The Consumer Electronics Show (CES) comes but once a year and can be regarded as Christmas for nerds the world over. This year, the show runs from January 7th to the 10th and we thought it best to give a preview of what to expect from the usual crowd pleasers. Throughout the years, CES has been a place where the most crazy of ideas and the wildest of dreams came to fruition. Before we move on to our predictions however, let us spend a moment reflecting on what transpired at 2013′s CES.

  12. Acer reveals white C720P Chromebook

    Buoyed by itsrecent success in the notebook sector, Acer has released another version of its best selling C720 series. The C720P-2600 bears similar specifications to the original C720P, but this time, she’s an all white beauty. The new colour scheme coupled with the sleek design of its older brothers will sure make it a hit in the months to come.

  13. Acer Delivers New Chromebook and an Android-based All-in-One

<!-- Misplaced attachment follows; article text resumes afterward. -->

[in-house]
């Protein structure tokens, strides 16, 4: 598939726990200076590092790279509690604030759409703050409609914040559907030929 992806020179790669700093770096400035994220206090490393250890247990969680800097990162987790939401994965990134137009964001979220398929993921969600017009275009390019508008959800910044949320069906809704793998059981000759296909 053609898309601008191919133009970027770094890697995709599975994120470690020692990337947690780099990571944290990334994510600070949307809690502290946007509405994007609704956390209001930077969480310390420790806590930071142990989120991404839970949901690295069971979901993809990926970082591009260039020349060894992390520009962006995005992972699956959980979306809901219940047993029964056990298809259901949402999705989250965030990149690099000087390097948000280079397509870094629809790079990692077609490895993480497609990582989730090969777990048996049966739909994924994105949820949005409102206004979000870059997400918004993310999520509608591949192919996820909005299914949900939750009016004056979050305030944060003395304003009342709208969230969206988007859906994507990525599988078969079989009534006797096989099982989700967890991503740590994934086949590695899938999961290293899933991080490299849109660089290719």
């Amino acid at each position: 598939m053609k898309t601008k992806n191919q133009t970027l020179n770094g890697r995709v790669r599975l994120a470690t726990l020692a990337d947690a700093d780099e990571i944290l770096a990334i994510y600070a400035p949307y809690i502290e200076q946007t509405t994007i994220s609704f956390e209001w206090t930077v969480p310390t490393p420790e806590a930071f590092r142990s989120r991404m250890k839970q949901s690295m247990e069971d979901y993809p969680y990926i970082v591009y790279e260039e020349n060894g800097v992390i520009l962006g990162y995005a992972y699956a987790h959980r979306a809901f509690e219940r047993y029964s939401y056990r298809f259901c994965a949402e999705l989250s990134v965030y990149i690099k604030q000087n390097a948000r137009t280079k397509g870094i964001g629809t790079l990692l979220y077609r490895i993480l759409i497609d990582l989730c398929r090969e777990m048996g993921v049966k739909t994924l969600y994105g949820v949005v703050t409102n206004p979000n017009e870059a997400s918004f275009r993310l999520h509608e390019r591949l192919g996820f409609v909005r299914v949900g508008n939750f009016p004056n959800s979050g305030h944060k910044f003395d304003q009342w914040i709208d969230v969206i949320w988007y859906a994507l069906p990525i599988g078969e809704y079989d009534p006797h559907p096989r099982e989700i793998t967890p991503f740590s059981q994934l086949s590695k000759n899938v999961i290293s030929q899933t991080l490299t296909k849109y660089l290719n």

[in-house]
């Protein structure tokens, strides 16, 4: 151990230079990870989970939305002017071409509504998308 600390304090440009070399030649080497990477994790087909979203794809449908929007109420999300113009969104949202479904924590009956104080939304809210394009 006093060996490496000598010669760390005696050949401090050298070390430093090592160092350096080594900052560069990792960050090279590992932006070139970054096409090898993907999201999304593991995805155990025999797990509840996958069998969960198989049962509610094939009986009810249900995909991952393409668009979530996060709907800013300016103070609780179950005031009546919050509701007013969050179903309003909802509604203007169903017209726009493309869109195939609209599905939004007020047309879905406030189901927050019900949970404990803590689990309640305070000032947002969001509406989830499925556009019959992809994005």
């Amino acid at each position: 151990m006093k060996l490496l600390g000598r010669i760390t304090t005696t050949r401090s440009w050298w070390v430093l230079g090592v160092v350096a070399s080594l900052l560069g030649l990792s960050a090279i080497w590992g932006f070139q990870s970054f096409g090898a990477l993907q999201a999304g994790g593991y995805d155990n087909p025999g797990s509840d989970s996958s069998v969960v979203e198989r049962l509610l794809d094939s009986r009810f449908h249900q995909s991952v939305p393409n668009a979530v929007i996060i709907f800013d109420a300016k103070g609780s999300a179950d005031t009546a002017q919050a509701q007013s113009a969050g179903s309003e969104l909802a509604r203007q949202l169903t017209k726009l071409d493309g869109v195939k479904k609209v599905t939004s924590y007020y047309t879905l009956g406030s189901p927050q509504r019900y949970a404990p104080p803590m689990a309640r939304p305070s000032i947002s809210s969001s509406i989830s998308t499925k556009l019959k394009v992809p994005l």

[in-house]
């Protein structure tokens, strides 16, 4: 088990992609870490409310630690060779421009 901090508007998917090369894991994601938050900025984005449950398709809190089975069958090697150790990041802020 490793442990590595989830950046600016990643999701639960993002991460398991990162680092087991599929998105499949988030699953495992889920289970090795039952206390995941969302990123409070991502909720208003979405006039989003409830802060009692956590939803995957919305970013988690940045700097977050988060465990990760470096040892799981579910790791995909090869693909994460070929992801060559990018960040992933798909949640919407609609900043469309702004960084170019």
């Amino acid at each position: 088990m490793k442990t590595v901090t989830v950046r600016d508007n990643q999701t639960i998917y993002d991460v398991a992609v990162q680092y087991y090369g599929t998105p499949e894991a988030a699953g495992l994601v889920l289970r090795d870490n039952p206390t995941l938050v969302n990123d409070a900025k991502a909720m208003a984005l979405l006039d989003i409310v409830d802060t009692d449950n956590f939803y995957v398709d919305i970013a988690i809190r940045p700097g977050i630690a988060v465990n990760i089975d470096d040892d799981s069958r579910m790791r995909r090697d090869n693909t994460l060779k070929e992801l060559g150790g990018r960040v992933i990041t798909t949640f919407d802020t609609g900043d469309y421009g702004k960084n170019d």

Acer, which is rapidly gaining popularity among hardware manufacturers, is placing some heavy bets on open source operating systems. The company now has a whopping nine computers based on Google’s Chrome OS, including an update to its popular C7 Chromebook. Acer’s latest Chromebook, the C720P-2600 (shown), has an 11.6-inch touchscreen and features Intel’s dual-core Celeron 2955U chip based on the cutting-edge Haswell architecture. At $299.99, the system will be available in January, and will be shown at the Consumer Electronics Show.

  14. As Chromebook sales soar, the debate roars about who it hurt

    It seems Chromebooks were selling like hot cakes in 2013. The cheap, cloud-driven computers were flying off the shelves, but who those sales hurt is subject to debate.

  15. Chromebook is giving Macbook a run for its money
  16. Steven J. Vaughan-Nichols: The Windows killer: Chromebook